Another Fairy Tale Friday
and other linked up fairy tales!
There's something about the direction this blog has taken of late . . . Not only am I thinking of books, movies and music in terms of face-offs these days, I'm also improvising mash-ups on my guitar! It's the cheddar of it all, if you take my meaning. When two things which don't seem to have much in common can be taken together, they suddenly taste fresher. Like, you know, apples and cheese.
Anyway, here are two more fairy tales to look at together, for our usual Friday fun. They're kind of a predictable pairing, so this isn't one of my better efforts, but I'm glad to link up to Irena's meme again.
Princesses Behaving Badly: Not all fairy tale princesses are paragons. Here we have two of the worst. In King Thrushbeard, the princess is so scornful of her suitors and so harsh in her denunciations of them that her father is willing to marry her off to a poor minstrel--to teach her a lesson or to be rid of her, or both. We have another banished princess in The Swineherd, this time because her father catches her kissing the man he has hired to care for the pigs. It wouldn't matter if she were really in love with the swineherd, but she's just trading kisses for one of his clever toys.
Winner: King Thrushbeard--because she learns her lesson in the end, and that is always good.
The Tamers of the Shrews (LOL!): Here we have two royal suitors who must deal with two very unimpressed princesses, but their own methods have little to do with "killing someone with kindness." The hero of King Thrushbeard seems disproportionately cruel in giving the princess tasks he knows she cannot perform; and at one point, I wondered whether I should have paired this story with Bluebeard! The prince in The Swineherd sets out simply to test the princess' character; and she fails not because she is untrained for difficult work, but because her character is truly shallow.
Winner: King Thrushbeard--because we can argue that since this prince marries his princess at the beginning, his ultimate intentions are loving.
Disguise: Both princes try to pass as the poorest of peasants. The prince of King Thrushbeard pretends to be a minstrel--but later also disguises himself as hussar. As for the prince of The Swineherd . . . you can guess, can't you? =P
Winner: The Swineherd--because the contrast is both more dramatic and perfect enough so that the prince doesn't need to vary it as the occasion demands.
Endings: Polar opposites! King Thrushbeard has a happy ending for both our leads; The Swineherd ends very unhappily for the princess and tells us no more of the prince. But which one is more satisfying?
Winner: King Thrushbeard--because I'm happy that when the princess learned her lesson, she was given a second chance.
Wealth/Worth: Both stories ask questions about the true value of things. In King Thrushbeard, the princess goes from rags to riches, and regrets not having settled for the wealthy king with the weird beard when she had the chance. It is a little more complex in The Swineherd. The princess scorns a rare rose and an extraordinary bird because they're "real"--meaning, I suppose, not something the prince had to pay a lot of money for--but is willing to pay for new toys with her kisses . . . which consequently depreciate in value with each transaction.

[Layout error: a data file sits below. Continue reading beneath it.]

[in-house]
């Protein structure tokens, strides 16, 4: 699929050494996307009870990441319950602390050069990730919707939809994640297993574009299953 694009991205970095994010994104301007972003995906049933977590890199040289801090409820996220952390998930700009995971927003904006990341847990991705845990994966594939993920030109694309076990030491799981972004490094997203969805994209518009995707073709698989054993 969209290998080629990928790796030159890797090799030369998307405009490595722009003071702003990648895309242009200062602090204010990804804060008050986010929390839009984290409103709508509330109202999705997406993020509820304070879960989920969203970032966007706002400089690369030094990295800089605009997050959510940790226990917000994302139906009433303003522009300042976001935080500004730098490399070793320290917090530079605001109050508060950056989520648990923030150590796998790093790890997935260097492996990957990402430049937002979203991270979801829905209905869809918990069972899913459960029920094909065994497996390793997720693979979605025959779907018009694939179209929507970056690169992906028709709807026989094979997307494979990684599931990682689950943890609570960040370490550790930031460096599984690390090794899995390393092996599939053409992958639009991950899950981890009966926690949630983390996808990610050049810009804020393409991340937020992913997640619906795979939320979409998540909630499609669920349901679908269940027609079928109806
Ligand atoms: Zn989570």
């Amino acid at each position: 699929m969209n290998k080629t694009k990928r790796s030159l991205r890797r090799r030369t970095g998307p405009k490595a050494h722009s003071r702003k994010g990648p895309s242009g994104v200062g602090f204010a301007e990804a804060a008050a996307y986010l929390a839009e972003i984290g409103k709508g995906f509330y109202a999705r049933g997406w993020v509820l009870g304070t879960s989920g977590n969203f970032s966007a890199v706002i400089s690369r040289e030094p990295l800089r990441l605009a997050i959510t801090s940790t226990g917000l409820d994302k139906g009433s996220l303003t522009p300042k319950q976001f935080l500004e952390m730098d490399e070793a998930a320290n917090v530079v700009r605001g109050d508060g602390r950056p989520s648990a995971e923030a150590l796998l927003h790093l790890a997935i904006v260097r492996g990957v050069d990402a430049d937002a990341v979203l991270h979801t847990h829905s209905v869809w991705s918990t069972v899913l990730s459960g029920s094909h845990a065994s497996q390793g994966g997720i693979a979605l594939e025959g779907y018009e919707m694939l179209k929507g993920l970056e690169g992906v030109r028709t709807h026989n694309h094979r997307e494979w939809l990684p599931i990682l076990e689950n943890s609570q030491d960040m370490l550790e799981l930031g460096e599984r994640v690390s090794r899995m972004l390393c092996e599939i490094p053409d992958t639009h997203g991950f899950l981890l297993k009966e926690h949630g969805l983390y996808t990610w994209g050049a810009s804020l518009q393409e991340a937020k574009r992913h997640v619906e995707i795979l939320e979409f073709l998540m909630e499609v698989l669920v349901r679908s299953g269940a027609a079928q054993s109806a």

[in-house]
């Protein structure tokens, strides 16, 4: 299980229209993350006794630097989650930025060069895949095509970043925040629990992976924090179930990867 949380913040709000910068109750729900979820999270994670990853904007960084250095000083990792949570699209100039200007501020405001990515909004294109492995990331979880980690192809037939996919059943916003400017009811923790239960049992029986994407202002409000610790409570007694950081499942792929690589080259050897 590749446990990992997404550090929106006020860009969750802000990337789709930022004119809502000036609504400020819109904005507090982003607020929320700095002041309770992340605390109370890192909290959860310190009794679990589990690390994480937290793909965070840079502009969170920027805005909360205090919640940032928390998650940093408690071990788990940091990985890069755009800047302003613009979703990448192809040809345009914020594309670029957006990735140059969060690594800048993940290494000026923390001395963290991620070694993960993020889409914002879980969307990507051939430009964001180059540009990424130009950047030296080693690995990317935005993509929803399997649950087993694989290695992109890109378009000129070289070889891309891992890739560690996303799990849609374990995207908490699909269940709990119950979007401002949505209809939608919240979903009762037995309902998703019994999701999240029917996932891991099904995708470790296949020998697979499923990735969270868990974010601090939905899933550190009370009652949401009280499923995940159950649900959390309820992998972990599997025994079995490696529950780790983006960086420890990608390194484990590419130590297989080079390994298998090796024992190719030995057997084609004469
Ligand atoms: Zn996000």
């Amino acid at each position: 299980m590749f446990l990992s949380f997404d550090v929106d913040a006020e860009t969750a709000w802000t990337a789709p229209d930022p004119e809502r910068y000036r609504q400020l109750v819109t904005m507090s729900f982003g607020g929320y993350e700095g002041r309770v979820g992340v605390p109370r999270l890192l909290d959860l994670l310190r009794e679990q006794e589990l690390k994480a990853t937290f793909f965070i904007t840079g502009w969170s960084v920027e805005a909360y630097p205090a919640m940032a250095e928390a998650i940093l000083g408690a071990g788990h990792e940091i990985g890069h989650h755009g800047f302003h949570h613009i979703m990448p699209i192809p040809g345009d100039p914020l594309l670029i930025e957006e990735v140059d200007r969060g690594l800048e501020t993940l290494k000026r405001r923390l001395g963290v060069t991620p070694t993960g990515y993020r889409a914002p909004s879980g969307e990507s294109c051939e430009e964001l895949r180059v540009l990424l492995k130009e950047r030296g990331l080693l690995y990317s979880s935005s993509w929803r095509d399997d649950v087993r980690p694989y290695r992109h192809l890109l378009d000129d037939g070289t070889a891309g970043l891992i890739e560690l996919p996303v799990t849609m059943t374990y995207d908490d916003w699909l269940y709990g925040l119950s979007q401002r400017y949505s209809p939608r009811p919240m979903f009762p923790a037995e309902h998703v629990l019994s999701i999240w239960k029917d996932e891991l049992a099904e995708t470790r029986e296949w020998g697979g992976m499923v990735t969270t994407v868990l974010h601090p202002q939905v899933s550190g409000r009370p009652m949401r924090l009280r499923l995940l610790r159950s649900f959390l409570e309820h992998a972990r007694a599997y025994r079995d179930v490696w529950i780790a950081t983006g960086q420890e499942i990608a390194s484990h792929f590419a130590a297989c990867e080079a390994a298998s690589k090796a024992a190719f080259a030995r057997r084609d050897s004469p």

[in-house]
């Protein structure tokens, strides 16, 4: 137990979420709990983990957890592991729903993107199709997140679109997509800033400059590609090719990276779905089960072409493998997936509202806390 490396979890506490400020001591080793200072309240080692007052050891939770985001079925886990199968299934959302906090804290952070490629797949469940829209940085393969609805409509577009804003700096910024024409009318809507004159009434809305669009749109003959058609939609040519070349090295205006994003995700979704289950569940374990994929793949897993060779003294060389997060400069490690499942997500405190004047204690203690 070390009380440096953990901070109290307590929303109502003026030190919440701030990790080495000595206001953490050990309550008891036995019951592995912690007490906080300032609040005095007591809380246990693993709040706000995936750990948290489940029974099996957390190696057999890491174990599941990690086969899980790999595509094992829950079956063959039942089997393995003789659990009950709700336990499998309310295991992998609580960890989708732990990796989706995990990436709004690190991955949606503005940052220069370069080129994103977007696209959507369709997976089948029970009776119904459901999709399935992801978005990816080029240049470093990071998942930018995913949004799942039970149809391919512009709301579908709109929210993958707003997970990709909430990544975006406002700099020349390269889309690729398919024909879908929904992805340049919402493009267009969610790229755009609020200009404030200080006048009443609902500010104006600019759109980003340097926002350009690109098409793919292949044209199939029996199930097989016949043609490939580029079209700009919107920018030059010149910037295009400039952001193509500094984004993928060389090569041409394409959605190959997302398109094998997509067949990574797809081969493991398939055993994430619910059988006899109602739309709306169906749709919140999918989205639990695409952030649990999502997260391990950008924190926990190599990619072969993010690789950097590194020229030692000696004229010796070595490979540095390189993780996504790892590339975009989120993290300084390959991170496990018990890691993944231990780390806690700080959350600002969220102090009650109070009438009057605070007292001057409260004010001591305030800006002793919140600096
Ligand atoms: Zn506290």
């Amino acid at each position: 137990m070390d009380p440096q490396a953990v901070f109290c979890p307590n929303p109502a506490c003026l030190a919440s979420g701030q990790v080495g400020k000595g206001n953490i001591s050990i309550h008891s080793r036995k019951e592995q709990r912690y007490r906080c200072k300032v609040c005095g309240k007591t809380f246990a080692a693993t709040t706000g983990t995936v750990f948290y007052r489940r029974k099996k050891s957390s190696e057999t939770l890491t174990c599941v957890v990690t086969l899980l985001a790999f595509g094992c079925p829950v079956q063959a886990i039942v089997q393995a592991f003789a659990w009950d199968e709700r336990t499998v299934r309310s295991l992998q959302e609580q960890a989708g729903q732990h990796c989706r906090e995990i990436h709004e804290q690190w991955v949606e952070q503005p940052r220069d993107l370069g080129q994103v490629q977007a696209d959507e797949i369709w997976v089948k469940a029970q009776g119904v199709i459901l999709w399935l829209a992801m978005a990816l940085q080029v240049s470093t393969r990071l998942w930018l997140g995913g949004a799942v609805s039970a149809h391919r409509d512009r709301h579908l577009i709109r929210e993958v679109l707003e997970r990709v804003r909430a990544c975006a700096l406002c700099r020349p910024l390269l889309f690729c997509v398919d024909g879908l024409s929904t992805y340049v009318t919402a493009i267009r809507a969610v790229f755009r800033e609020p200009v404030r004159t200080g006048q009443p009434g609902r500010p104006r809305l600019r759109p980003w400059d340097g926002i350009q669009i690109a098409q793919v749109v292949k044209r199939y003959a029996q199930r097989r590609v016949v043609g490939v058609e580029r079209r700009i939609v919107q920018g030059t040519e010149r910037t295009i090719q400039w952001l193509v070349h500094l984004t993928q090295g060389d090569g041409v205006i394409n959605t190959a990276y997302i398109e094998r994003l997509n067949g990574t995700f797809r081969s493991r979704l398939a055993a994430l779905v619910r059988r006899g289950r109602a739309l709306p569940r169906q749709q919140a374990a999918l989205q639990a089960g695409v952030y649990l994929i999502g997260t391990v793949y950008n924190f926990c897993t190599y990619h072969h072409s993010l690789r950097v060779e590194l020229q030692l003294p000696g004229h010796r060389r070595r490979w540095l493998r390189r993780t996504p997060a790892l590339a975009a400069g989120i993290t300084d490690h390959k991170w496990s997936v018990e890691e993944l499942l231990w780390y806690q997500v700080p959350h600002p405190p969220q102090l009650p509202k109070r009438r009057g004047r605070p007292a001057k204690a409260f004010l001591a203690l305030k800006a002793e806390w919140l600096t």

Winner: The Swineherd--because it is one of the best cautionary tales ever written.
Allegorical Animals: The titles alone seem to say that animals are important. Thrushes are songbirds which are dear to poets, so it makes some sense for the prince in King Thrushbeard to come back disguised as a minstrel. Then there are the pigs in The Swineherd, who are meant to underscore how low the princess (and her ladies) really stoop when she puts a price on her kisses and they help her cover up the act.
Winner: The Swineherd--and certainly not just because I've been won over by a certain little pig from Groningen! =P
Shakespearean Stuff: For some reason, these two stories remind me of William Shakespeare's comedies--and not just The Taming of the Shrew! I realised how redeemable the proud princess of King Thrushbeard actually is when I remembered that the wise, witty Portia of The Merchant of Venice also takes the mickey out of most of her suitors. And the testing of the princess in The Swineherd is a little like the testing of Angelo in Measure for Measure--although prince-as-swineherd is probably closer to what we see in Henry V.
Winner: King Thrushbeard--because it's the closest we'll ever get to a Petruchio-Portia pairing and I never really cared for the Duke in Measure for Measure.
Movie Adaptations: First of all, let me thank the entire faerie realm that Disney never touched either of these stories! . . . Moving on now . . . There are several movies which retell King Thrushbeard--and they come in several languages. The universal appeal makes sense: it has a princess with a real character arc, a prince who does more than just show up at the end to kiss someone awake, and a happy ending. As far as I can tell, nobody has done anything with The Swineherd--possibly because the princess is totally shallow, the prince seems motivated by revenge, and the ending is awfully harsh. It's less Fairy Tale than Cautionary Tale, and unless you're a Horror fan, you don't watch much of the latter.
Winner: King Thrushbeard--because even I like it when the romance in a fairy tale wins over the horror.
* * * * *
King Thrushbeard vs. The Swineherd
Winner: King Thrushbeard
Winner: King Thrushbeard
Image Sources: a) King Thrushbeard illustration by Arthur Rackham, b) The Swineherd illustration by Henry Justice Ford